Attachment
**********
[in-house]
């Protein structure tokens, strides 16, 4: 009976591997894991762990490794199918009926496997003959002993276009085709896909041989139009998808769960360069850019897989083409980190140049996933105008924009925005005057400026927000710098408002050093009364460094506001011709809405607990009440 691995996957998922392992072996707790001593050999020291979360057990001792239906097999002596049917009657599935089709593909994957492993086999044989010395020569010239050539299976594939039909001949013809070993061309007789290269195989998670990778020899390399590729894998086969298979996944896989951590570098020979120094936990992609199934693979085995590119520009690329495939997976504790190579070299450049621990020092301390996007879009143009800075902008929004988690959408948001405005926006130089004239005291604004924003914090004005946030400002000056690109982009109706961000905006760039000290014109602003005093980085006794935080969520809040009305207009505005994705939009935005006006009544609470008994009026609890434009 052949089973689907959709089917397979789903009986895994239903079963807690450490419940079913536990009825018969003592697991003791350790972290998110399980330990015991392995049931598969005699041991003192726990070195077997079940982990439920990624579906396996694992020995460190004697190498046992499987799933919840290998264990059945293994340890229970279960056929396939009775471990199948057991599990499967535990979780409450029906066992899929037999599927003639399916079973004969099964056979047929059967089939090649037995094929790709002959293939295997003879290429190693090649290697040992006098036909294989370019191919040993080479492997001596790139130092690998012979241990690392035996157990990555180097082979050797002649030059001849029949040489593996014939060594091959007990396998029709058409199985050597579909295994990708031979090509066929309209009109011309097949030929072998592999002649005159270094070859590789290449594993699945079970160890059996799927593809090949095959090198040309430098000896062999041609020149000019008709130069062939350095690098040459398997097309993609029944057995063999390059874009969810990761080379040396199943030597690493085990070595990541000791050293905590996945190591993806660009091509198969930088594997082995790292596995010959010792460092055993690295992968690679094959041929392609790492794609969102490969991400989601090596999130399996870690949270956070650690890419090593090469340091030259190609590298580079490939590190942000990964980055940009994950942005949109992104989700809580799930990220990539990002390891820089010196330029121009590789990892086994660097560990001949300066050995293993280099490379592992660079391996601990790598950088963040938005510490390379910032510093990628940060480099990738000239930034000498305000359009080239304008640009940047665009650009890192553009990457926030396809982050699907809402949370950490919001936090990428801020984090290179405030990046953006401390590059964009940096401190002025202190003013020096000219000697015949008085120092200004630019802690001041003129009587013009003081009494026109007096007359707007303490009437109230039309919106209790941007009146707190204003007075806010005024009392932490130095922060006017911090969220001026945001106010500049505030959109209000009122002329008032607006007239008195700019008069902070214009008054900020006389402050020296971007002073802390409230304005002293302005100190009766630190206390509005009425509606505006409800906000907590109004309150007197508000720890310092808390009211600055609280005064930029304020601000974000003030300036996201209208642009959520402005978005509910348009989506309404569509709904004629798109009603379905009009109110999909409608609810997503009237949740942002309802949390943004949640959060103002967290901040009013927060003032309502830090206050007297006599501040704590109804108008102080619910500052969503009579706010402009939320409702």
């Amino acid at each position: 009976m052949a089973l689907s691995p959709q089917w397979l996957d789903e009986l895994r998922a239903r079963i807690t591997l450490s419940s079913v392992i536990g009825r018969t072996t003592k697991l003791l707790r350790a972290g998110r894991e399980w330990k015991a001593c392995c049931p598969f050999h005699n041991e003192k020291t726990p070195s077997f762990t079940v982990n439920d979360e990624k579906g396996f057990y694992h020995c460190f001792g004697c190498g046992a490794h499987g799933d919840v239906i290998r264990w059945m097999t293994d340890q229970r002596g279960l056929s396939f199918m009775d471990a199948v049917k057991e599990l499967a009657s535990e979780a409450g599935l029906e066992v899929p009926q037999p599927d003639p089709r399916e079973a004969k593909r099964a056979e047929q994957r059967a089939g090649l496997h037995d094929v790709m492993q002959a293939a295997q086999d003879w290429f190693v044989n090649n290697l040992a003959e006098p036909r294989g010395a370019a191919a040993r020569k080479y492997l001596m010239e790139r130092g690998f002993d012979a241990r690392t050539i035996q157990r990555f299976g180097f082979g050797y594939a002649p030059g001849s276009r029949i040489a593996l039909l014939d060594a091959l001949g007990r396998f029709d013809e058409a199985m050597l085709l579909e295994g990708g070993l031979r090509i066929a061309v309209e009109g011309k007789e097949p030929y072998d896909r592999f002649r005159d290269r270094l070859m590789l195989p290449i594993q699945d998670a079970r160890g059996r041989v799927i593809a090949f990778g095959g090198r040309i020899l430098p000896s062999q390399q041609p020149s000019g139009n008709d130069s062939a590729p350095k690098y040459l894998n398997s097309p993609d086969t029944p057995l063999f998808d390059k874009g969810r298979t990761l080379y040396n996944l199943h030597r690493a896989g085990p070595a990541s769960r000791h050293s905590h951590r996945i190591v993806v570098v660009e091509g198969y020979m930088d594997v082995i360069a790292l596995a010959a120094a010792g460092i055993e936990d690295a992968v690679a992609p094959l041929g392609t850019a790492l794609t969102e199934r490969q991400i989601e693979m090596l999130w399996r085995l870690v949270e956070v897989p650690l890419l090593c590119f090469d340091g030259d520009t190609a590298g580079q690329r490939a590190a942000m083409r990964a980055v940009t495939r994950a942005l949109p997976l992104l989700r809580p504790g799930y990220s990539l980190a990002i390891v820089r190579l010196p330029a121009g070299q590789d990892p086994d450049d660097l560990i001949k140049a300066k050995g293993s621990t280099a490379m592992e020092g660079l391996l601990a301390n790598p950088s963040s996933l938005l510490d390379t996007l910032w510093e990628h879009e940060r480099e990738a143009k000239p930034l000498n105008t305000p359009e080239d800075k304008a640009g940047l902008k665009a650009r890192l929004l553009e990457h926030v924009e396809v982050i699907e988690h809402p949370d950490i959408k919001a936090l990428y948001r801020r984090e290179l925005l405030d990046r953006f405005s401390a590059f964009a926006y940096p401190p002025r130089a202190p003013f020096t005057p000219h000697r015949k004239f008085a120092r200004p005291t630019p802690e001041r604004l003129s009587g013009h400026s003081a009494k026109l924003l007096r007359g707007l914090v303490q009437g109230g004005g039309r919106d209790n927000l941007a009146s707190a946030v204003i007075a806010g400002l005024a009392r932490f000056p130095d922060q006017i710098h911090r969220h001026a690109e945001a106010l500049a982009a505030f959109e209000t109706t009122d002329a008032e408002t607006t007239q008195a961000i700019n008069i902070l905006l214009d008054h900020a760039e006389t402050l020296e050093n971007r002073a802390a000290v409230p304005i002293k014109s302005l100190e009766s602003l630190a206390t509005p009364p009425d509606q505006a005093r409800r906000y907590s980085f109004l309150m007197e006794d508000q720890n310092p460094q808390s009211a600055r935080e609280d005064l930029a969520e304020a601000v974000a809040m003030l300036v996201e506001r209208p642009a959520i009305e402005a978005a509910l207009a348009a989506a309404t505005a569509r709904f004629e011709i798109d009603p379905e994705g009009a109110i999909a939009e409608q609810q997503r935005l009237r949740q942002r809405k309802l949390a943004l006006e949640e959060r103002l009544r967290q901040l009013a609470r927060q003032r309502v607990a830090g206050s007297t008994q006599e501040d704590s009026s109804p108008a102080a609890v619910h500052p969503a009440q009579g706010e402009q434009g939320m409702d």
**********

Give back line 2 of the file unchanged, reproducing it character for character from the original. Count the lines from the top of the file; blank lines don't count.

């Protein structure tokens, strides 16, 4: 009976591997894991762990490794199918009926496997003959002993276009085709896909041989139009998808769960360069850019897989083409980190140049996933105008924009925005005057400026927000710098408002050093009364460094506001011709809405607990009440 691995996957998922392992072996707790001593050999020291979360057990001792239906097999002596049917009657599935089709593909994957492993086999044989010395020569010239050539299976594939039909001949013809070993061309007789290269195989998670990778020899390399590729894998086969298979996944896989951590570098020979120094936990992609199934693979085995590119520009690329495939997976504790190579070299450049621990020092301390996007879009143009800075902008929004988690959408948001405005926006130089004239005291604004924003914090004005946030400002000056690109982009109706961000905006760039000290014109602003005093980085006794935080969520809040009305207009505005994705939009935005006006009544609470008994009026609890434009 052949089973689907959709089917397979789903009986895994239903079963807690450490419940079913536990009825018969003592697991003791350790972290998110399980330990015991392995049931598969005699041991003192726990070195077997079940982990439920990624579906396996694992020995460190004697190498046992499987799933919840290998264990059945293994340890229970279960056929396939009775471990199948057991599990499967535990979780409450029906066992899929037999599927003639399916079973004969099964056979047929059967089939090649037995094929790709002959293939295997003879290429190693090649290697040992006098036909294989370019191919040993080479492997001596790139130092690998012979241990690392035996157990990555180097082979050797002649030059001849029949040489593996014939060594091959007990396998029709058409199985050597579909295994990708031979090509066929309209009109011309097949030929072998592999002649005159270094070859590789290449594993699945079970160890059996799927593809090949095959090198040309430098000896062999041609020149000019008709130069062939350095690098040459398997097309993609029944057995063999390059874009969810990761080379040396199943030597690493085990070595990541000791050293905590996945190591993806660009091509198969930088594997082995790292596995010959010792460092055993690295992968690679094959041929392609790492794609969102490969991400989601090596999130399996870690949270956070650690890419090593090469340091030259190609590298580079490939590190942000990964980055940009994950942005949109992104989700809580799930990220990539990002390891820089010196330029121009590789990892086994660097560990001949300066050995293993280099490379592992660079391996601990790598950088963040938005510490390379910032510093990628940060480099990738000239930034000498305000359009080239304008640009940047665009650009890192553009990457926030396809982050699907809402949370950490919001936090990428801020984090290179405030990046953006401390590059964009940096401190002025202190003013020096000219000697015949008085120092200004630019802690001041003129009587013009003081009494026109007096007359707007303490009437109230039309919106209790941007009146707190204003007075806010005024009392932490130095922060006017911090969220001026945001106010500049505030959109209000009122002329008032607006007239008195700019008069902070214009008054900020006389402050020296971007002073802390409230304005002293302005100190009766630190206390509005009425509606505006409800906000907590109004309150007197508000720890310092808390009211600055609280005064930029304020601000974000003030300036996201209208642009959520402005978005509910348009989506309404569509709904004629798109009603379905009009109110999909409608609810997503009237949740942002309802949390943004949640959060103002967290901040009013927060003032309502830090206050007297006599501040704590109804108008102080619910500052969503009579706010402009939320409702």